But why should they? Fishback has founded his own debate organization, and Thales Academy, in partnership with the Calvin Coolidge Presidential Foundation, has done the same. Why bother swimming in the waters of NatCirc competition? I continue to take students to these tournaments for three reasons.
First, it gives them a wider understanding of the world. Last year, I took students who had never flown before from Raleigh to Boston. On that trip, they learned habits of self-sufficiency. They also met students from across the country. They learned that how we debate is not the only way to debate, and that to succeed they have to adapt.
Second, the NSDA has great systems in place to help motivate students. It’s silly, but students love getting their NSDA seals for competing. The NSDA’s Honor Society has a points tracking tool whereby students gain levels for competing. It recalls Napoleon’s famous line: “Give me enough ribbons to place on the tunics of my soldiers, and I can conquer the world.” The national system is set up to allow students to rank against each other, and that competitive drive keeps students engaged.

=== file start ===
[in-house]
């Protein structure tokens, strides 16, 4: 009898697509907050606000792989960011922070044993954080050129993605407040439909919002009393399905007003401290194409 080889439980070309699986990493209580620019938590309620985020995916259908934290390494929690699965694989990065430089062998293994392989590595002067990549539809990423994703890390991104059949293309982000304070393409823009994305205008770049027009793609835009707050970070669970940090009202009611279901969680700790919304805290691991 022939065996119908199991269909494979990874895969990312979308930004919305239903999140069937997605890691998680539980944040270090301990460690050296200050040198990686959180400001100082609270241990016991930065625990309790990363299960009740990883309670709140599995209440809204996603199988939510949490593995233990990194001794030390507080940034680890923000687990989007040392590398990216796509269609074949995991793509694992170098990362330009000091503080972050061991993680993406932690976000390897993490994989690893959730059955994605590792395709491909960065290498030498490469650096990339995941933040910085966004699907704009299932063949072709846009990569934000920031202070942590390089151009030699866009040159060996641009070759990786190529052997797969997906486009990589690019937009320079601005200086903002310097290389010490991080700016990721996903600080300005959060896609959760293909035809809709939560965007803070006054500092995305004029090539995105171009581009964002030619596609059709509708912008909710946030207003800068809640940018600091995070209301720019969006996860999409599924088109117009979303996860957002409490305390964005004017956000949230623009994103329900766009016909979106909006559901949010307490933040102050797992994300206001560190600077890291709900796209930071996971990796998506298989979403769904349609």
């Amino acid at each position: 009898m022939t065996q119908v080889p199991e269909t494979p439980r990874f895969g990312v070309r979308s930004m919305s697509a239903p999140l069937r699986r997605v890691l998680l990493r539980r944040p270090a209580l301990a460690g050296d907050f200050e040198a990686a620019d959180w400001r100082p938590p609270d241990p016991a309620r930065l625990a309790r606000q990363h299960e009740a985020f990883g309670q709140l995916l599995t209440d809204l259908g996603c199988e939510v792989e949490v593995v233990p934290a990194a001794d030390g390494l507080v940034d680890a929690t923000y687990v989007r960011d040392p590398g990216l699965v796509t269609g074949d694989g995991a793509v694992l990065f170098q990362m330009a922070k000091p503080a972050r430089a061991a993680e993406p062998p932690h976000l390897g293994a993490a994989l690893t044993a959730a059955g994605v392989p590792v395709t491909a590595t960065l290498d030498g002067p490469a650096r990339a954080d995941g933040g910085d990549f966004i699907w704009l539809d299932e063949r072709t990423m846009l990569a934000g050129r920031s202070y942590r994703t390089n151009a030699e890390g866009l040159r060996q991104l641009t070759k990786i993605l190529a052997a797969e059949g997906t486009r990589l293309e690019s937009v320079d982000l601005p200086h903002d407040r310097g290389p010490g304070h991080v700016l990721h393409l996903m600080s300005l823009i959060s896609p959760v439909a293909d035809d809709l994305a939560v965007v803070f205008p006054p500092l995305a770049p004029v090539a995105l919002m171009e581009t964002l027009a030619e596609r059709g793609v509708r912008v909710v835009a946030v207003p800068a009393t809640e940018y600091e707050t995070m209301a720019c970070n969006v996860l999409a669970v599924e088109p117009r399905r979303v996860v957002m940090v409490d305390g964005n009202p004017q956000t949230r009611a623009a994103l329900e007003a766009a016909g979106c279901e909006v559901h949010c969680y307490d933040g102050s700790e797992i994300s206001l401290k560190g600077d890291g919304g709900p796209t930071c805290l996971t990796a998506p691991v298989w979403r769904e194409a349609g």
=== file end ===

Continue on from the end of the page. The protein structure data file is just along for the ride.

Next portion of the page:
Third, NatCirc tournaments are the best place to cultivate rhetoric. The college honorary version of the NSDA, Pi Kappa Delta, defines rhetoric as “the art of persuasion, beautiful and just.” In these tournaments my students learn to articulate their convictions with clarity and force against arguments they do not encounter anywhere else. My high school students do not run in circles where they will encounter a “Black feminist intersectional kritik,” but if they debate Lincoln-Douglas at Harvard, they might. They must then understand the argument, figure out how to break the chain of reasoning being advanced, and convince a judge who may or may not be hostile to their position that their argument is so reasonable that the judge must vote for their position. That is the training ground I want for students who receive a classical education in a progressive world. They are not entering a world where we all sit down politely and exchange opposing political views. Conservative students entering adulthood must be prepared for intellectual war in a world where their only hope of victory lies in rhetorical competence. And NatCirc debate prepares them for that space well before they head off to mainstream colleges. The goal of participating in this level of debate is not victory; Thales Academy will never beat Durham Academy, Syosset, or Harvard-Westlake at the Harvard Forensics Tournament. But in competing at that level, my students are shaped into far better rhetoricians.